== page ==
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Cooling strategies improve intermittent sprint performance in the heat of athletes with tetraplegia
  1. Nick Webborn (nickwebborn{at}sportswise.org.uk)
  1. Chelsea School Research Centre, United Kingdom
    1. Michael J Price (apx276{at}coventry.ac.uk)
    1. Coventry University, United Kingdom
      1. Paul Castle (p.castle{at}bton.ac.uk)
      1. Chelsea School Research Centre, United Kingdom
        1. Victoria Goosey-Tolfrey (v.l.tolfrey{at}lboro.ac.uk)
        1. Loughborough University, United Kingdom

          Abstract

          Background: Pre-cooling has been shown to enhance performance in repeated sprint exercise in able-bodied subjects in a hot environment. Spinal cord injury causes thermoregulatory impairment with a detrimental effect on performance. This study assessed whether cooling strategies prior to and during exercise in the heat enhances sprint performance in tetraplegic athletes.

          Methods: Eight male tetraplegic athletes performed arm crank intermittent exercise in the heat (32.0 ± 0.1°C, humidity 50 ± 0.1%) for a maximum of 60 min or until exhaustion. Trials involved a no cooling control (CON), pre-cooling (PRE) or cooling during exercise (DUR). Each intermittent sprint protocol consisted of varied periods of passive rest, maximal sprinting and active recovery.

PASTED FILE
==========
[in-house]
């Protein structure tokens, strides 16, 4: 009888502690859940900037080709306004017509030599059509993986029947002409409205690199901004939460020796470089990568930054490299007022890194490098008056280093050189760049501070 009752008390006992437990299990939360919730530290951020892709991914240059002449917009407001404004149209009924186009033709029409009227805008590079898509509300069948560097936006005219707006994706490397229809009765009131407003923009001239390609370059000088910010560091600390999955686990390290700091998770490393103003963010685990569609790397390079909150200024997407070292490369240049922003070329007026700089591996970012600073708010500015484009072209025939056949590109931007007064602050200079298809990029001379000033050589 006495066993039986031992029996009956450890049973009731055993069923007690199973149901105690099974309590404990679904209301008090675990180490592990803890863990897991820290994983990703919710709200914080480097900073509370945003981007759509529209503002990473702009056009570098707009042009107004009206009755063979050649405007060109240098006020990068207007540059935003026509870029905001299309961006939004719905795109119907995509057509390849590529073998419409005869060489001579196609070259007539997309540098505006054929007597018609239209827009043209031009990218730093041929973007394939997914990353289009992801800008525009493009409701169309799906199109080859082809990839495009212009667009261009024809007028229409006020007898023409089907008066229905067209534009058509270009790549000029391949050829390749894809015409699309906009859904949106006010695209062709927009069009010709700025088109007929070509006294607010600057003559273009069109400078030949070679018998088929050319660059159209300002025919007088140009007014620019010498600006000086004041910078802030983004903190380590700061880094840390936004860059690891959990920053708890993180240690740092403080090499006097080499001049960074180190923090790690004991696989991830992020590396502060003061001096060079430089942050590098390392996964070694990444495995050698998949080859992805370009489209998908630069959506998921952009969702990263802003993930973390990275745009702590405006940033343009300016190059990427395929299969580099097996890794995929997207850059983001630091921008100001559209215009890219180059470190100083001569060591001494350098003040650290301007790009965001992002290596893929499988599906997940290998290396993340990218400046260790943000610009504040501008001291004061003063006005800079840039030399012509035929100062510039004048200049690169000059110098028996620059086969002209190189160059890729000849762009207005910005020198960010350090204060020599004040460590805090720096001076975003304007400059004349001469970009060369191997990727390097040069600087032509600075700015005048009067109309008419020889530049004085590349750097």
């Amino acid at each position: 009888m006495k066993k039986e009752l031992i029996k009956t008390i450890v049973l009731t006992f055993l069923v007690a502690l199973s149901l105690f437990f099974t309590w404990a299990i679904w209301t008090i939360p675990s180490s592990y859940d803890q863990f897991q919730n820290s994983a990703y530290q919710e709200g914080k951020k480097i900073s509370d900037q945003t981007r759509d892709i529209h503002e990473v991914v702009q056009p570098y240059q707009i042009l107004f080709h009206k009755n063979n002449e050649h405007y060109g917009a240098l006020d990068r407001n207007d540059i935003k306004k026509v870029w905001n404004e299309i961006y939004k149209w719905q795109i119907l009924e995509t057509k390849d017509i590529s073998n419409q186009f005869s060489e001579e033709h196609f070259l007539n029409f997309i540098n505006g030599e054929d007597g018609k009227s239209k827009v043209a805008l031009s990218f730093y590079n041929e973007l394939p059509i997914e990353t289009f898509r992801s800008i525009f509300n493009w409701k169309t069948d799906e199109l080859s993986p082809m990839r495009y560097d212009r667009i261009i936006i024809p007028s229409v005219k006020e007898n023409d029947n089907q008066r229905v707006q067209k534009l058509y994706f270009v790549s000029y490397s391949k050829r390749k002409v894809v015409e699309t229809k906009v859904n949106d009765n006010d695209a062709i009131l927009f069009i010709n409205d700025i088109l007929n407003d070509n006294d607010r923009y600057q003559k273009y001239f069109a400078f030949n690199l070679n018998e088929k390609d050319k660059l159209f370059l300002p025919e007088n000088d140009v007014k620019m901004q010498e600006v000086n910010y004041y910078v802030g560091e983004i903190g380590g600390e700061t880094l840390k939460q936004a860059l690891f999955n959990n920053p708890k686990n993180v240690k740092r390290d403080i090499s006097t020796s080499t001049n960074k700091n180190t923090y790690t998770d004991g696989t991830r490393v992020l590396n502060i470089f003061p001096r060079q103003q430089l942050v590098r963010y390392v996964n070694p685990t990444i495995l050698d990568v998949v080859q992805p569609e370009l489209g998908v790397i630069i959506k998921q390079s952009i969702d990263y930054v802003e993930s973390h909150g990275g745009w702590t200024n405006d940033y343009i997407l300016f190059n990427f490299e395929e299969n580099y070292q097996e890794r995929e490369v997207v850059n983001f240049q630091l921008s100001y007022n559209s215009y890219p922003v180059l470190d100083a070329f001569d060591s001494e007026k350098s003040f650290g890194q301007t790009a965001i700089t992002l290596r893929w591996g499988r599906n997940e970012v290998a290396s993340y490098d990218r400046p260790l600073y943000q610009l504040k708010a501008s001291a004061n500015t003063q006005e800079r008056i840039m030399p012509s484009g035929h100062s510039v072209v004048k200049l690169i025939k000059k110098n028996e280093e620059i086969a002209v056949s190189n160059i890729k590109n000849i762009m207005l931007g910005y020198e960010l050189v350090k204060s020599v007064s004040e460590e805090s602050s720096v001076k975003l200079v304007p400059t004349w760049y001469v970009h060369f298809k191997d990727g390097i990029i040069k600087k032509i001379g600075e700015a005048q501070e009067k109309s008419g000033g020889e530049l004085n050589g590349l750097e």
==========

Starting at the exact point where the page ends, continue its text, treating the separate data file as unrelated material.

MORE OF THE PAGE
Results: Both PRE and DUR cooling strategies improved the ability of the athletes to repeatedly perform high intensity sprints, with times to exhaustion (TTE) of 47.2 ±10.8 and 52.8 ±5.8 min respectively (P < 0.05). During the CON trial athletes demonstrated a reduction in the total number of sprints they were able to perform (18.13 ± 4.8 sprints; 36.2 ±9.6 min). Core temperature was significantly higher for CON (37.3 ± 0.3°C) when compared to both PRE and DUR (36.5 ± 0.6°C and 37.0 ± 0.5°C respectively; P < 0.01). Ratings of perceived exertion and thermal sensation upon exhaustion or completion were not different.

          Conclusions: Tetraplegic athletes should use a pre-cooling or during exercise cooling strategy when performing intermittent sprint exercise in hot conditions to improve performance.

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